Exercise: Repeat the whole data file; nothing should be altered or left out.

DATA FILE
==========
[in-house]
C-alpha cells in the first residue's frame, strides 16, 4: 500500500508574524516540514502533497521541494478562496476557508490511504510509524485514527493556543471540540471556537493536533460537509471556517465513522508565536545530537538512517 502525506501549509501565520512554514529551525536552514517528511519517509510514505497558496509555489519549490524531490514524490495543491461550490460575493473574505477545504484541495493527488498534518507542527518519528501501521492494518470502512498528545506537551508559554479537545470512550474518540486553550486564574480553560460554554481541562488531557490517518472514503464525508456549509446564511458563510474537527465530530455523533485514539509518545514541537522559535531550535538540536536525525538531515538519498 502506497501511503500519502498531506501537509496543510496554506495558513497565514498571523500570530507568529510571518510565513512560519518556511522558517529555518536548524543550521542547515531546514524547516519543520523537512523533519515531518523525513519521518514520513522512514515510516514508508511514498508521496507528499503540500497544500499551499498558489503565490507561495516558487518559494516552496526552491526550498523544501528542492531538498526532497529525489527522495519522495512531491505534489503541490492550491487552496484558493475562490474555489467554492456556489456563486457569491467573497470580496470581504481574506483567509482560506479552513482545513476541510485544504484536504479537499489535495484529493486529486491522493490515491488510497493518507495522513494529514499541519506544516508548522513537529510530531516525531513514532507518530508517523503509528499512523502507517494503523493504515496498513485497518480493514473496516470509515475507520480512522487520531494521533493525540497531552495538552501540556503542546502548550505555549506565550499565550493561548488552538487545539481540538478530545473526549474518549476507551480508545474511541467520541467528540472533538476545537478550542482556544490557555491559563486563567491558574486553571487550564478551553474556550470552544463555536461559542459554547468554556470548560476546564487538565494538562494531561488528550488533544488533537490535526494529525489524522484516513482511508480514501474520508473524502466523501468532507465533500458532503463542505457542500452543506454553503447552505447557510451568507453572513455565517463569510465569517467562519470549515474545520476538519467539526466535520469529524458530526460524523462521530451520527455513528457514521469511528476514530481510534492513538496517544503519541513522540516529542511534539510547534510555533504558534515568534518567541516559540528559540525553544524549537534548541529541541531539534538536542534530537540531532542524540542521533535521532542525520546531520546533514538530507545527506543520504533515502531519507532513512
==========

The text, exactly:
[in-house]
C-alpha cells in the first residue's frame, strides 16, 4: 500500500508574524516540514502533497521541494478562496476557508490511504510509524485514527493556543471540540471556537493536533460537509471556517465513522508565536545530537538512517 502525506501549509501565520512554514529551525536552514517528511519517509510514505497558496509555489519549490524531490514524490495543491461550490460575493473574505477545504484541495493527488498534518507542527518519528501501521492494518470502512498528545506537551508559554479537545470512550474518540486553550486564574480553560460554554481541562488531557490517518472514503464525508456549509446564511458563510474537527465530530455523533485514539509518545514541537522559535531550535538540536536525525538531515538519498 502506497501511503500519502498531506501537509496543510496554506495558513497565514498571523500570530507568529510571518510565513512560519518556511522558517529555518536548524543550521542547515531546514524547516519543520523537512523533519515531518523525513519521518514520513522512514515510516514508508511514498508521496507528499503540500497544500499551499498558489503565490507561495516558487518559494516552496526552491526550498523544501528542492531538498526532497529525489527522495519522495512531491505534489503541490492550491487552496484558493475562490474555489467554492456556489456563486457569491467573497470580496470581504481574506483567509482560506479552513482545513476541510485544504484536504479537499489535495484529493486529486491522493490515491488510497493518507495522513494529514499541519506544516508548522513537529510530531516525531513514532507518530508517523503509528499512523502507517494503523493504515496498513485497518480493514473496516470509515475507520480512522487520531494521533493525540497531552495538552501540556503542546502548550505555549506565550499565550493561548488552538487545539481540538478530545473526549474518549476507551480508545474511541467520541467528540472533538476545537478550542482556544490557555491559563486563567491558574486553571487550564478551553474556550470552544463555536461559542459554547468554556470548560476546564487538565494538562494531561488528550488533544488533537490535526494529525489524522484516513482511508480514501474520508473524502466523501468532507465533500458532503463542505457542500452543506454553503447552505447557510451568507453572513455565517463569510465569517467562519470549515474545520476538519467539526466535520469529524458530526460524523462521530451520527455513528457514521469511528476514530481510534492513538496517544503519541513522540516529542511534539510547534510555533504558534515568534518567541516559540528559540525553544524549537534548541529541541531539534538536542534530537540531532542524540542521533535521532542525520546531520546533514538530507545527506543520504533515502531519507532513512